Speaking at the Royal Welsh show earlier today, Cameron unveiled a range of initiatives to boost productivity in the British agri-food industry when he addressed crowds in Powys, Wales.

Cameron highlighted plans to drive food and drinks exports to countries outside the EU including India, China and Brazil, putting a £7 billion figure on these new opportunities. Securing access for lamb to China was singled out as a priority.

Cameron said that the UK-wide Food Innovation Network will give over 8,000 small- and medium-sized businesses greater access to technology, science and academic expertise.

In England, plans to use a single inspection taskforce and updated technology to streamline farm inspections have been promised to take up less of farmers' time and reduce costs for the department.

“Farming and food production are a fundamental part of our rural economy. As a one-nation government, we will keep on backing British farmers to grow and sell more home-grown food by liberating them from red tape and opening up new multi-million pound export markets,” said Cameron.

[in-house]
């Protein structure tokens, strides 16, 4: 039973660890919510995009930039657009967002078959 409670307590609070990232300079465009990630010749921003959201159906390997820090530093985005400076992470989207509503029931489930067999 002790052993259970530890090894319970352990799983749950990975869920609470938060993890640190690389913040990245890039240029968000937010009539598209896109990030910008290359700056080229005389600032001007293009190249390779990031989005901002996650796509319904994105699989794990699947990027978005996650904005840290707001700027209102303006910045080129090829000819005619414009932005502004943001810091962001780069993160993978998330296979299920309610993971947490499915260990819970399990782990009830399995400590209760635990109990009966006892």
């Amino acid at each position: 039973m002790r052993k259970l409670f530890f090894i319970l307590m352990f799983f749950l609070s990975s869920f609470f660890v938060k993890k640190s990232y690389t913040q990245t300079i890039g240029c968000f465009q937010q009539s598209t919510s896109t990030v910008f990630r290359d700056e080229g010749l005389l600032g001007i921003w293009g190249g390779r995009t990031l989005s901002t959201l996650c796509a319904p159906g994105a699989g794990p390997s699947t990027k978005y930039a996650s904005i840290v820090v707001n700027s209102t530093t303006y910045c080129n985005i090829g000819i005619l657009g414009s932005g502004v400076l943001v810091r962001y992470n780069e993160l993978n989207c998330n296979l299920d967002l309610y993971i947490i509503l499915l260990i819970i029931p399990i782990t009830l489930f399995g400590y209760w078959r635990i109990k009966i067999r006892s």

DEFRA cuts

However, earlier in the week Chancellor of the Exchequer George Osborne asked non-protected government departments, such as the Department for Environment, Food and Rural Affairs (DEFRA), to create plans to deliver 25-40% resource budget cuts by 2020 as part of the 2015 Spending Review.

Osbourne said “more from less” could be delivered by finding efficiencies through savings and devolving power.

Final details on the review will be announced at the end of November, however many in the industry have commented, saying DEFRA’s budget has already been well reduced since 2010.

Noting the government’s 25-year plan to grow and sell more British food, National Farmers’ Union (NFU) president Meurig Raymond said: “If resources are going to be cut by that amount you question whether the department can function correctly and play that role.”